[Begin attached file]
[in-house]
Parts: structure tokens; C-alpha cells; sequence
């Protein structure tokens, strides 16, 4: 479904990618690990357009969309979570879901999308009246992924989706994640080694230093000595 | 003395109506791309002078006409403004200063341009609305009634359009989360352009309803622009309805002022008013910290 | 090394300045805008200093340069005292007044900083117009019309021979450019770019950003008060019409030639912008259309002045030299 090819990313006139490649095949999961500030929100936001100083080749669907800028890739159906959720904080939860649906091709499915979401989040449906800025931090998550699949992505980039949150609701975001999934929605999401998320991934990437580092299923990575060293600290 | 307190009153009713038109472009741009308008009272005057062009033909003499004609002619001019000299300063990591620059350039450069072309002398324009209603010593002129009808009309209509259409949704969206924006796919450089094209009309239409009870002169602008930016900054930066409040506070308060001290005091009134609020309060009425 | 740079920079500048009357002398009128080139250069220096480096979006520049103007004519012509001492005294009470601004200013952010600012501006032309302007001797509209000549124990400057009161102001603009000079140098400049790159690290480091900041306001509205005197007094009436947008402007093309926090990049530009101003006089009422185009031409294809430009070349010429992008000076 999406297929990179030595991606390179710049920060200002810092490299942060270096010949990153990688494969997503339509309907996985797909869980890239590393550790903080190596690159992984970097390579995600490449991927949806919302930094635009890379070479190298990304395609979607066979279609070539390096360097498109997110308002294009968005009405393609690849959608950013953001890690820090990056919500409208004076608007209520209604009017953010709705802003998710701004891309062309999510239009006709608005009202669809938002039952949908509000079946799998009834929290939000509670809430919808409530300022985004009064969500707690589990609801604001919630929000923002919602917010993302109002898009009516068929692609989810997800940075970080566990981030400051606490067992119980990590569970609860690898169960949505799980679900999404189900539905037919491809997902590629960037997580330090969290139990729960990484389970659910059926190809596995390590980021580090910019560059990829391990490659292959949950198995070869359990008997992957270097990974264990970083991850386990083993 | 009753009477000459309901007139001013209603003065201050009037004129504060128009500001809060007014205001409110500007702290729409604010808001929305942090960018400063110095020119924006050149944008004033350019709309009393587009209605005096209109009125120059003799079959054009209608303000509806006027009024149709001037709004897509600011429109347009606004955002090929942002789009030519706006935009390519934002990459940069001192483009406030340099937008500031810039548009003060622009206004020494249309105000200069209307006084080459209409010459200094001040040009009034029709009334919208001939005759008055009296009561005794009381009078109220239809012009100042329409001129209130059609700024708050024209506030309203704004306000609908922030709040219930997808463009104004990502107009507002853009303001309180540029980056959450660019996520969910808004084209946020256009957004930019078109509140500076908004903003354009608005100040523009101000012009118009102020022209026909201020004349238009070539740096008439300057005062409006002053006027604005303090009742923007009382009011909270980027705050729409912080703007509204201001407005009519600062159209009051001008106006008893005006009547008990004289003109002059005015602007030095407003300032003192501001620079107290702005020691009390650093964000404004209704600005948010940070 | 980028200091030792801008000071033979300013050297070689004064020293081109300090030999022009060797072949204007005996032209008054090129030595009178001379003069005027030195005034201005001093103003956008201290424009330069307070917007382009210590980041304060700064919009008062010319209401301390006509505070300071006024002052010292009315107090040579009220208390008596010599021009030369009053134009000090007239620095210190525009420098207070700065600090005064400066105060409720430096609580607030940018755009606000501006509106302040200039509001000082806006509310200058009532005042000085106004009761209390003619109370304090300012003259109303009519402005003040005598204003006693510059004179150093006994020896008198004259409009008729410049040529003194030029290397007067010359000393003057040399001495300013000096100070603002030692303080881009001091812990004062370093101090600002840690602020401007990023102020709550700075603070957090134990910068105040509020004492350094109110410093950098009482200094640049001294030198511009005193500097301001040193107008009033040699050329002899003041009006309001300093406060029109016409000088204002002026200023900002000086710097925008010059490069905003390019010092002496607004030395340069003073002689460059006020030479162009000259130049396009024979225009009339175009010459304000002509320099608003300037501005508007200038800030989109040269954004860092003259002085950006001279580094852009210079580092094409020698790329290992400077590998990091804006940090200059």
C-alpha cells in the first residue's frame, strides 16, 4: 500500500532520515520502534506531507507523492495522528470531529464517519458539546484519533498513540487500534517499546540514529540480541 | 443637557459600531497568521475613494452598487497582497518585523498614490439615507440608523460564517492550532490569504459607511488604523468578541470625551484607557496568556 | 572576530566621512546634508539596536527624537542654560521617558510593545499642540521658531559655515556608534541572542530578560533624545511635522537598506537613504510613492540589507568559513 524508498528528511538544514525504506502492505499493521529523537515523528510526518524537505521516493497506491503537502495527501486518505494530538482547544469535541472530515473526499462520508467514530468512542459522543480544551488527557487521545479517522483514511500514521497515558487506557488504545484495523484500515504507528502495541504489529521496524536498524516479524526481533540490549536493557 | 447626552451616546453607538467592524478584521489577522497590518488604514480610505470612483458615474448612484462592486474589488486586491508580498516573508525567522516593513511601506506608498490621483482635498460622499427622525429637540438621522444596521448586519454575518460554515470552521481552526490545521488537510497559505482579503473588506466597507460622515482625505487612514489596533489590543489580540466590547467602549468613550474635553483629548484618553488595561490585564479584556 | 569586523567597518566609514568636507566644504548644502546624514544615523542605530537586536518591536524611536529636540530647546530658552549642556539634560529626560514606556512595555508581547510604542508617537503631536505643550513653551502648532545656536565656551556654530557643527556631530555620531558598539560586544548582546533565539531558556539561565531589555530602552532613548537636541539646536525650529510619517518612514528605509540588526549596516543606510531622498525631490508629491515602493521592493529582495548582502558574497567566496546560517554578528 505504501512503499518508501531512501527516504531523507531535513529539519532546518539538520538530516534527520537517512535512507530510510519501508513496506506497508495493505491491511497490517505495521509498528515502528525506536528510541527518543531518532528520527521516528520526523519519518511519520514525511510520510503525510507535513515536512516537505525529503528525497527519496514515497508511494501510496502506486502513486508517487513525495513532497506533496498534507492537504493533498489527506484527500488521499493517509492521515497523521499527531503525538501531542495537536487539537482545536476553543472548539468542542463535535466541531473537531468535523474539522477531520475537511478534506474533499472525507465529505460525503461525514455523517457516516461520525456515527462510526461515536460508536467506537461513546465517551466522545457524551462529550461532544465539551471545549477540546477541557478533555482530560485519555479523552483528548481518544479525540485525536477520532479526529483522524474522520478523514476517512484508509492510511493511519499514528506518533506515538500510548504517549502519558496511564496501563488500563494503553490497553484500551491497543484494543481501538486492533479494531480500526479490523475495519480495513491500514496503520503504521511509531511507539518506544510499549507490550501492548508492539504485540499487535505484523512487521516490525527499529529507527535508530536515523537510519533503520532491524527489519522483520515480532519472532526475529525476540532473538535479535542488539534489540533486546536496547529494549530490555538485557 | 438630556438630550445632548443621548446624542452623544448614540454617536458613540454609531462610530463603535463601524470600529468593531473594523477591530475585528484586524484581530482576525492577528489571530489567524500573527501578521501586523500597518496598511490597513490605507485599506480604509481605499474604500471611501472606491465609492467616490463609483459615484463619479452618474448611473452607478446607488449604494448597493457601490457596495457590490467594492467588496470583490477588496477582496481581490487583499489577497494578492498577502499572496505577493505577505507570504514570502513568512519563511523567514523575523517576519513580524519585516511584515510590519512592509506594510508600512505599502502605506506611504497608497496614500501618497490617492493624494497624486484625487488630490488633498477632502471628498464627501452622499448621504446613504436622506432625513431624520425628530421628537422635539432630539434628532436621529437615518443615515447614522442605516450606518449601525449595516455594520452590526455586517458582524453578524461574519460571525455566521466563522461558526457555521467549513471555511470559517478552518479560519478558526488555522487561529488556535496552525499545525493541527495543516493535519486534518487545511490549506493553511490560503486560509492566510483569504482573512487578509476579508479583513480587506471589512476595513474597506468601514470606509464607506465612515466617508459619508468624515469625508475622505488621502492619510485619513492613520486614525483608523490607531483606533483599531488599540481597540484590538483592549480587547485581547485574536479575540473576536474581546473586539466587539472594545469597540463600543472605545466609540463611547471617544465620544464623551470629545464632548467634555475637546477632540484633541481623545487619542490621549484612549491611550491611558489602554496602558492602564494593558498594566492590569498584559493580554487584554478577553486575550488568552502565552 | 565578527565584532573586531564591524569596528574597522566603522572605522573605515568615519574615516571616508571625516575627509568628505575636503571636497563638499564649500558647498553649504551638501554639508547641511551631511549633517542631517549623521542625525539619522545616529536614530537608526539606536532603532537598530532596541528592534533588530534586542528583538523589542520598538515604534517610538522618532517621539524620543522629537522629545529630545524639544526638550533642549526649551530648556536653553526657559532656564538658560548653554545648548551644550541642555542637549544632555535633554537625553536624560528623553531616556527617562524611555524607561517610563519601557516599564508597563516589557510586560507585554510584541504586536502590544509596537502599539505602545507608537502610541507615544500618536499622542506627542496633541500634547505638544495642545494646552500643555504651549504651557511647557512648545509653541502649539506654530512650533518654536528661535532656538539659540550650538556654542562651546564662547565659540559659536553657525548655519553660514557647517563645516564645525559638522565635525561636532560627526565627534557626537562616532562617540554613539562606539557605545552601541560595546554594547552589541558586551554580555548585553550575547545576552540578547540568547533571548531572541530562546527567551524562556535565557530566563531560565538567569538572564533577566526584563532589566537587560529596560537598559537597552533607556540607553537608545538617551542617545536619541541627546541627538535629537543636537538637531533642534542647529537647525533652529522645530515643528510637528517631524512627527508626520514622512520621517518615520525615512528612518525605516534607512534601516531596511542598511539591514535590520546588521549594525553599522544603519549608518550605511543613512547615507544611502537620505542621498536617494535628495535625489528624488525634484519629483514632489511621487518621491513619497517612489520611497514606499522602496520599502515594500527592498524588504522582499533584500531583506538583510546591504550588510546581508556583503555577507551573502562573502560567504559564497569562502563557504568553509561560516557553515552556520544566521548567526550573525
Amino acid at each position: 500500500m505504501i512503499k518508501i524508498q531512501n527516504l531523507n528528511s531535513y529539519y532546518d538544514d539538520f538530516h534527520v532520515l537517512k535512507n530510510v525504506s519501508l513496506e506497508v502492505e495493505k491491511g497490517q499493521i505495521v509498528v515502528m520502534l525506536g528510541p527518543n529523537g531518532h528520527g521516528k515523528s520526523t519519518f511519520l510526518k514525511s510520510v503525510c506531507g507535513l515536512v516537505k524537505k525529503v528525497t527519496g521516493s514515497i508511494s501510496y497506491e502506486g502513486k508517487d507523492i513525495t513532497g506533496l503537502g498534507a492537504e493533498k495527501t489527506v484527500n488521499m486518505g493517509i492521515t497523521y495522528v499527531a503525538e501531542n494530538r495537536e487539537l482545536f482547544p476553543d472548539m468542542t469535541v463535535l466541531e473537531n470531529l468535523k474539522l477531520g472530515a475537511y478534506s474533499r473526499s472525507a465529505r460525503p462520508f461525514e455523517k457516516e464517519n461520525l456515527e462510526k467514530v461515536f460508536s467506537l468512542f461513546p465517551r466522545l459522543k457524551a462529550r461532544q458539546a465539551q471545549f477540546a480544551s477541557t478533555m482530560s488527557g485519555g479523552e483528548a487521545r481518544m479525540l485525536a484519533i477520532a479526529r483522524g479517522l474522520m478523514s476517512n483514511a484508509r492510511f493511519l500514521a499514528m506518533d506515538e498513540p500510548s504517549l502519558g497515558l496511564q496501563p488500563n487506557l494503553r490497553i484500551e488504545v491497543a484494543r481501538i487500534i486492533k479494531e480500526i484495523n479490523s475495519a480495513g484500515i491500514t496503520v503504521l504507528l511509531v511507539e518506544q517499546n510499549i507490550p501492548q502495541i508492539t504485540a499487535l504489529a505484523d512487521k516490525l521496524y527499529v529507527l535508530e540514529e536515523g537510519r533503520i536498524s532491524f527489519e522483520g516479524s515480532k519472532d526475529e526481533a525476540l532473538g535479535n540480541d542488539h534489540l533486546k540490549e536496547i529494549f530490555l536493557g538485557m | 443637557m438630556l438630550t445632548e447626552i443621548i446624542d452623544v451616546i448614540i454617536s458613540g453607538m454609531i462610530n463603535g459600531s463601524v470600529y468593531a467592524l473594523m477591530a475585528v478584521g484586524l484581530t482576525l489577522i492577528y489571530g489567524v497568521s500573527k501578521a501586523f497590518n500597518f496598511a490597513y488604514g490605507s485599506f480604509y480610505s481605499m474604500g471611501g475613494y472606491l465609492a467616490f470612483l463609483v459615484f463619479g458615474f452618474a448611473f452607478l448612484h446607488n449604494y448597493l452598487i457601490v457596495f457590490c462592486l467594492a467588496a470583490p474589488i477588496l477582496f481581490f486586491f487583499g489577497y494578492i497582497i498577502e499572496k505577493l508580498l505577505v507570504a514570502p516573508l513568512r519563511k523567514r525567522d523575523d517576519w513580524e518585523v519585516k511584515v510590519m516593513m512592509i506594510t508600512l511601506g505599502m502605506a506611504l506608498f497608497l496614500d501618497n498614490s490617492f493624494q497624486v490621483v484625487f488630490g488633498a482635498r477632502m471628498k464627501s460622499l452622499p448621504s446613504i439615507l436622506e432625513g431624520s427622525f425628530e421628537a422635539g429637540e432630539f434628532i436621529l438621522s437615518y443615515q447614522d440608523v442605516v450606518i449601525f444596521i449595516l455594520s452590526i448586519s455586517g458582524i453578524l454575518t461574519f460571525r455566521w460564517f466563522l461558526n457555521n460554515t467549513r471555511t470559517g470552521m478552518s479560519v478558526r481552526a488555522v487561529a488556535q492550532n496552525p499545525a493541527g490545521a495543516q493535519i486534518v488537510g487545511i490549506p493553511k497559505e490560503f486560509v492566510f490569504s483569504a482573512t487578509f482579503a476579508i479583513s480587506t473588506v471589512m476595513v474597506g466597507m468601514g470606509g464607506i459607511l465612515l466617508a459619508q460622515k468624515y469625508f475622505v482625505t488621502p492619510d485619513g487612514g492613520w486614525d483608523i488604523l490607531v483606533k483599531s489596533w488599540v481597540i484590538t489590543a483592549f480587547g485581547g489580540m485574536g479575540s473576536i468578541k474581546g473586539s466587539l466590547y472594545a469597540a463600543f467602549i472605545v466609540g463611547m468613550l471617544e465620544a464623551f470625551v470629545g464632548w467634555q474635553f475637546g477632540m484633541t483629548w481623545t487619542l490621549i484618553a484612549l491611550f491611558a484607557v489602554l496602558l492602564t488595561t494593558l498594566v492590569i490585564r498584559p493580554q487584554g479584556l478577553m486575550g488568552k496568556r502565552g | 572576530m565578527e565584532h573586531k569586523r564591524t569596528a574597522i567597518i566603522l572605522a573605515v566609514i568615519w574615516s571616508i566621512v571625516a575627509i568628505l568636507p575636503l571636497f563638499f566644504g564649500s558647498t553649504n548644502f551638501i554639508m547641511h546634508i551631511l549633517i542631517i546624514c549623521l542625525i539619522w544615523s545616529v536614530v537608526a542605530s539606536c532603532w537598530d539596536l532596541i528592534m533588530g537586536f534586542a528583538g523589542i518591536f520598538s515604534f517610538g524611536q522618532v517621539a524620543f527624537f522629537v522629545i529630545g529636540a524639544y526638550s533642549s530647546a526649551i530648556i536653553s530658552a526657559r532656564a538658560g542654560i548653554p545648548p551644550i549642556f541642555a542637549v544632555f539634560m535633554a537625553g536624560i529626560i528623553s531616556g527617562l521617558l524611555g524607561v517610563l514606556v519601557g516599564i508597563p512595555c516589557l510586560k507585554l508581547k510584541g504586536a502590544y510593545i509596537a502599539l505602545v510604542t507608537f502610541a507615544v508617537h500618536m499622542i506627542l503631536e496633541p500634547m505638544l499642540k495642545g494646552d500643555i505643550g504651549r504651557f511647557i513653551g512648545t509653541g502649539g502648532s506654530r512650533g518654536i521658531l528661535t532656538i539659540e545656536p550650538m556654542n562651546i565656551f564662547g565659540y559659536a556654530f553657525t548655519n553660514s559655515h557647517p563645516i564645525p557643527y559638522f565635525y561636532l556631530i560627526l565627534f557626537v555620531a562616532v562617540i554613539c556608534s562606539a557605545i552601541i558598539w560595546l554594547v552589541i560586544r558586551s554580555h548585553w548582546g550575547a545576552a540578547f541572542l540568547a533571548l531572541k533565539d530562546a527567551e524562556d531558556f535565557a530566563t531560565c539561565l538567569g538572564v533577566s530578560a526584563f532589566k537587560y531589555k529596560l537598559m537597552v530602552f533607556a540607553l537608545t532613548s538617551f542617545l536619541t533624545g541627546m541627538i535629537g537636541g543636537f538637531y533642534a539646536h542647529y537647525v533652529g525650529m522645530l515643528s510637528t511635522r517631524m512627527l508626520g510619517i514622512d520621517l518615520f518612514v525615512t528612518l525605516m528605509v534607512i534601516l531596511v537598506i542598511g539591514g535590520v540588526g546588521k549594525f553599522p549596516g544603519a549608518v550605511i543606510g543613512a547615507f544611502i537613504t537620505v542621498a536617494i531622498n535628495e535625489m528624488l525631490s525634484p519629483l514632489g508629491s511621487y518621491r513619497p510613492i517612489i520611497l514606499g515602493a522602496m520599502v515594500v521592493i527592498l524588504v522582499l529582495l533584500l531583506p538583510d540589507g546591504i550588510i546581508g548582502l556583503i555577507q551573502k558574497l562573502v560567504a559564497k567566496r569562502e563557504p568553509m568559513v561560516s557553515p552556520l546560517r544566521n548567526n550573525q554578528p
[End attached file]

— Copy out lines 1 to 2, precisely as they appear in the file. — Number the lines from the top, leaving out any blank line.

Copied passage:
[in-house]
Parts: structure tokens; C-alpha cells; sequence